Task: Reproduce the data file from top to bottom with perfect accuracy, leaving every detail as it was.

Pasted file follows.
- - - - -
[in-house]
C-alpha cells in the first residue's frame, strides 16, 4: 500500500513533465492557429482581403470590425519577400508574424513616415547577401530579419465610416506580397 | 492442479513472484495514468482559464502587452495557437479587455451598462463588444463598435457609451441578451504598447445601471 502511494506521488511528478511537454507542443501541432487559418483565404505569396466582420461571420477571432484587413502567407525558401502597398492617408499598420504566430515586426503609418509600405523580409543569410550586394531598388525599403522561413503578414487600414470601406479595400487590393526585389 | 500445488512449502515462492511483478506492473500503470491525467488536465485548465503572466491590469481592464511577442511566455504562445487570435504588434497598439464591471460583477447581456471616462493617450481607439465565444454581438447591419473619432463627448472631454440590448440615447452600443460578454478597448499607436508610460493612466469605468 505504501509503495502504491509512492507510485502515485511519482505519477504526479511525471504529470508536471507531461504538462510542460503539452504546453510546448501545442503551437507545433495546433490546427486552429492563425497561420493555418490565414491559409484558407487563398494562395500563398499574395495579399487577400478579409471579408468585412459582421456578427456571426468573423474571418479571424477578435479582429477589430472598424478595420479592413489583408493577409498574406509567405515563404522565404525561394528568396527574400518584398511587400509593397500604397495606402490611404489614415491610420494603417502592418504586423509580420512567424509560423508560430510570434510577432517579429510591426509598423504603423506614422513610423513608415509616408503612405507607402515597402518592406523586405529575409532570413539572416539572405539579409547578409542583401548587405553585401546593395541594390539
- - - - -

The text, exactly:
[in-house]
C-alpha cells in the first residue's frame, strides 16, 4: 500500500513533465492557429482581403470590425519577400508574424513616415547577401530579419465610416506580397 | 492442479513472484495514468482559464502587452495557437479587455451598462463588444463598435457609451441578451504598447445601471 502511494506521488511528478511537454507542443501541432487559418483565404505569396466582420461571420477571432484587413502567407525558401502597398492617408499598420504566430515586426503609418509600405523580409543569410550586394531598388525599403522561413503578414487600414470601406479595400487590393526585389 | 500445488512449502515462492511483478506492473500503470491525467488536465485548465503572466491590469481592464511577442511566455504562445487570435504588434497598439464591471460583477447581456471616462493617450481607439465565444454581438447591419473619432463627448472631454440590448440615447452600443460578454478597448499607436508610460493612466469605468 505504501509503495502504491509512492507510485502515485511519482505519477504526479511525471504529470508536471507531461504538462510542460503539452504546453510546448501545442503551437507545433495546433490546427486552429492563425497561420493555418490565414491559409484558407487563398494562395500563398499574395495579399487577400478579409471579408468585412459582421456578427456571426468573423474571418479571424477578435479582429477589430472598424478595420479592413489583408493577409498574406509567405515563404522565404525561394528568396527574400518584398511587400509593397500604397495606402490611404489614415491610420494603417502592418504586423509580420512567424509560423508560430510570434510577432517579429510591426509598423504603423506614422513610423513608415509616408503612405507607402515597402518592406523586405529575409532570413539572416539572405539579409547578409542583401548587405553585401546593395541594390539